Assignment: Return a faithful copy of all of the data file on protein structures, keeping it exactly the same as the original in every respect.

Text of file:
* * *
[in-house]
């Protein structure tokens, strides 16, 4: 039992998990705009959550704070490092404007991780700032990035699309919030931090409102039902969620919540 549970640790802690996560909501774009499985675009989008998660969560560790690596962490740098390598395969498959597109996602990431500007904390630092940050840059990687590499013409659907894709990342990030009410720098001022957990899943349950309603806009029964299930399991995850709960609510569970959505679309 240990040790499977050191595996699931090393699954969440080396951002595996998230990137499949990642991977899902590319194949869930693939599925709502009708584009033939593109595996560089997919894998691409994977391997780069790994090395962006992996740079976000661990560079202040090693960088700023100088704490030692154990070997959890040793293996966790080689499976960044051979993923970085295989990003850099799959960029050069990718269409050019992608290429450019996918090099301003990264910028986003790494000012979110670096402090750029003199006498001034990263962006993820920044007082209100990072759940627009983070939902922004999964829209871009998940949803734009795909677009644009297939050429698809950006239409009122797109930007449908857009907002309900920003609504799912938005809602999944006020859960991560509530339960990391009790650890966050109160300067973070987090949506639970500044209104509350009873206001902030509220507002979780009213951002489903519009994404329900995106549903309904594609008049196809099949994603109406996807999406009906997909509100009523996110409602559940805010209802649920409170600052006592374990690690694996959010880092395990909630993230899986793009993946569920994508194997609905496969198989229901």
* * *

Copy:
[in-house]
């Protein structure tokens, strides 16, 4: 039992998990705009959550704070490092404007991780700032990035699309919030931090409102039902969620919540 549970640790802690996560909501774009499985675009989008998660969560560790690596962490740098390598395969498959597109996602990431500007904390630092940050840059990687590499013409659907894709990342990030009410720098001022957990899943349950309603806009029964299930399991995850709960609510569970959505679309 240990040790499977050191595996699931090393699954969440080396951002595996998230990137499949990642991977899902590319194949869930693939599925709502009708584009033939593109595996560089997919894998691409994977391997780069790994090395962006992996740079976000661990560079202040090693960088700023100088704490030692154990070997959890040793293996966790080689499976960044051979993923970085295989990003850099799959960029050069990718269409050019992608290429450019996918090099301003990264910028986003790494000012979110670096402090750029003199006498001034990263962006993820920044007082209100990072759940627009983070939902922004999964829209871009998940949803734009795909677009644009297939050429698809950006239409009122797109930007449908857009907002309900920003609504799912938005809602999944006020859960991560509530339960990391009790650890966050109160300067973070987090949506639970500044209104509350009873206001902030509220507002979780009213951002489903519009994404329900995106549903309904594609008049196809099949994603109406996807999406009906997909509100009523996110409602559940805010209802649920409170600052006592374990690690694996959010880092395990909630993230899986793009993946569920994508194997609905496969198989229901």